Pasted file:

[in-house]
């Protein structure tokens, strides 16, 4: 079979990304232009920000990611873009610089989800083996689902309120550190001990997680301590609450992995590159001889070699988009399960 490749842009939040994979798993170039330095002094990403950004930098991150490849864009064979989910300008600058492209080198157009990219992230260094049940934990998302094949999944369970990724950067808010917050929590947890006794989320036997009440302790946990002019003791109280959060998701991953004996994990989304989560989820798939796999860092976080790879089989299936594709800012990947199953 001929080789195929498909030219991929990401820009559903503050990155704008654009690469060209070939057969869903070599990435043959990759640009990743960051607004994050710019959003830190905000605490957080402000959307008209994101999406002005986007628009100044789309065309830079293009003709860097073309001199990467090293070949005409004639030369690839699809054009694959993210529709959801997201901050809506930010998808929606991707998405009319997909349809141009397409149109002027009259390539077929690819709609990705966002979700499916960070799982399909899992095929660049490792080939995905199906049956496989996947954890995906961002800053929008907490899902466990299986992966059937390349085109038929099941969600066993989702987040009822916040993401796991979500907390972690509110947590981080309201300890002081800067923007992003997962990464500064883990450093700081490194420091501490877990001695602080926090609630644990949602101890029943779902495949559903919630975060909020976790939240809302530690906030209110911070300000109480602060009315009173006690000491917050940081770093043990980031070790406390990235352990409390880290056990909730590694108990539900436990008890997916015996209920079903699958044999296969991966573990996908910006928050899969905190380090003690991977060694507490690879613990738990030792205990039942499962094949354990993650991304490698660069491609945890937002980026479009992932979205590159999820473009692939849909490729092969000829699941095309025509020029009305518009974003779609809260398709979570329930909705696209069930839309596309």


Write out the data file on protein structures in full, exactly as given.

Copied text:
[in-house]
């Protein structure tokens, strides 16, 4: 079979990304232009920000990611873009610089989800083996689902309120550190001990997680301590609450992995590159001889070699988009399960 490749842009939040994979798993170039330095002094990403950004930098991150490849864009064979989910300008600058492209080198157009990219992230260094049940934990998302094949999944369970990724950067808010917050929590947890006794989320036997009440302790946990002019003791109280959060998701991953004996994990989304989560989820798939796999860092976080790879089989299936594709800012990947199953 001929080789195929498909030219991929990401820009559903503050990155704008654009690469060209070939057969869903070599990435043959990759640009990743960051607004994050710019959003830190905000605490957080402000959307008209994101999406002005986007628009100044789309065309830079293009003709860097073309001199990467090293070949005409004639030369690839699809054009694959993210529709959801997201901050809506930010998808929606991707998405009319997909349809141009397409149109002027009259390539077929690819709609990705966002979700499916960070799982399909899992095929660049490792080939995905199906049956496989996947954890995906961002800053929008907490899902466990299986992966059937390349085109038929099941969600066993989702987040009822916040993401796991979500907390972690509110947590981080309201300890002081800067923007992003997962990464500064883990450093700081490194420091501490877990001695602080926090609630644990949602101890029943779902495949559903919630975060909020976790939240809302530690906030209110911070300000109480602060009315009173006690000491917050940081770093043990980031070790406390990235352990409390880290056990909730590694108990539900436990008890997916015996209920079903699958044999296969991966573990996908910006928050899969905190380090003690991977060694507490690879613990738990030792205990039942499962094949354990993650991304490698660069491609945890937002980026479009992932979205590159999820473009692939849909490729092969000829699941095309025509020029009305518009974003779609809260398709979570329930909705696209069930839309596309």